Danskin tights are the most used and most beloved skate tights in the roller skating community.  At least they were until the company stopped making skate tights.  The Danskin skate tights haven't been produced for over a year now, and finding a pair is like looking for a needle in a haystack.  I, luckily, stocked up before they went out of business, but my dwindling stash is becoming more and more precious and I am searching for alternatives to use on a day-to day basis for practices and eventually competitions.  I have heard rumors that the company had some problems but is still in business, but that they are only producing dance tights, and I have also heard that the company re-start is based in China and that the newer tights are not the same quality as the older styles.  I don't know how much of this is true, but regardless, every day at the rink there is a large discussion over tights and brands and what works the best and what everyone should use now.  There doesn't seem to be a consensus.  I do know that the old Danskin skate tights sold for around $20, but I have heard of people paying upwards of $50 for a pair on the secondary market.  It is a lot like trying to buy Patrones magazines - sometimes you wonder if the obsession is leading you towards a path where you might be dealing with selling kidneys in shady alleyways.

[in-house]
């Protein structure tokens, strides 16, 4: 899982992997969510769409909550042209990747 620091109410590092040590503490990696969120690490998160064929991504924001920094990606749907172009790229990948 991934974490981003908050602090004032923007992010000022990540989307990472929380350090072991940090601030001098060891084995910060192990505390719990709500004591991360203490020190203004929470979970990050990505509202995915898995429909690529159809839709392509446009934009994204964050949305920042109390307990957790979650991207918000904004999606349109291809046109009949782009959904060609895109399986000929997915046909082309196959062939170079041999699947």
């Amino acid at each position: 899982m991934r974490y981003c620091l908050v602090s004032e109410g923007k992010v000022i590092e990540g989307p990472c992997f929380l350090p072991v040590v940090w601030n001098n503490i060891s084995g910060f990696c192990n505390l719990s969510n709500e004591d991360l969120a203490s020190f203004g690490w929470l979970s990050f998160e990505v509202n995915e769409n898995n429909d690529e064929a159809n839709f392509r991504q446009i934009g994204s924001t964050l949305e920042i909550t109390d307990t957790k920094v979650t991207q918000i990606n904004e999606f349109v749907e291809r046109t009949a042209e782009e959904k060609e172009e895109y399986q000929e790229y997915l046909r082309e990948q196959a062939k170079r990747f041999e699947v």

Pros:  These tights came in footed and over-the-boot varieties.  They were soft, stretchy, and had a decently sized waistband.  They were the perfect thickness for competition - not so thick and to be fuzzy, but not so thin as to show the skin's imperfections (aka bruises) under the tights.  The over-the-boot sort had the perfectly sized opening for the boot - not so big as to constantly slide up the leg, but not so small as to not fit over the boot.  The elastic around the bottom of the opening kept the tights in place, but there were optional hooks that could be sewn on if necessary.  The optional hooks made placement for custom sizing very easy, but most people didn't use them because they didn't need them.  These tights also came in several colors - Light Toast (for medium skin tones), Classic Light Toast (a slightly deeper tone with more red, great for darker skin or very tan people), and black (good for skaters on precision teams who need to match or need black tights for specific costumes).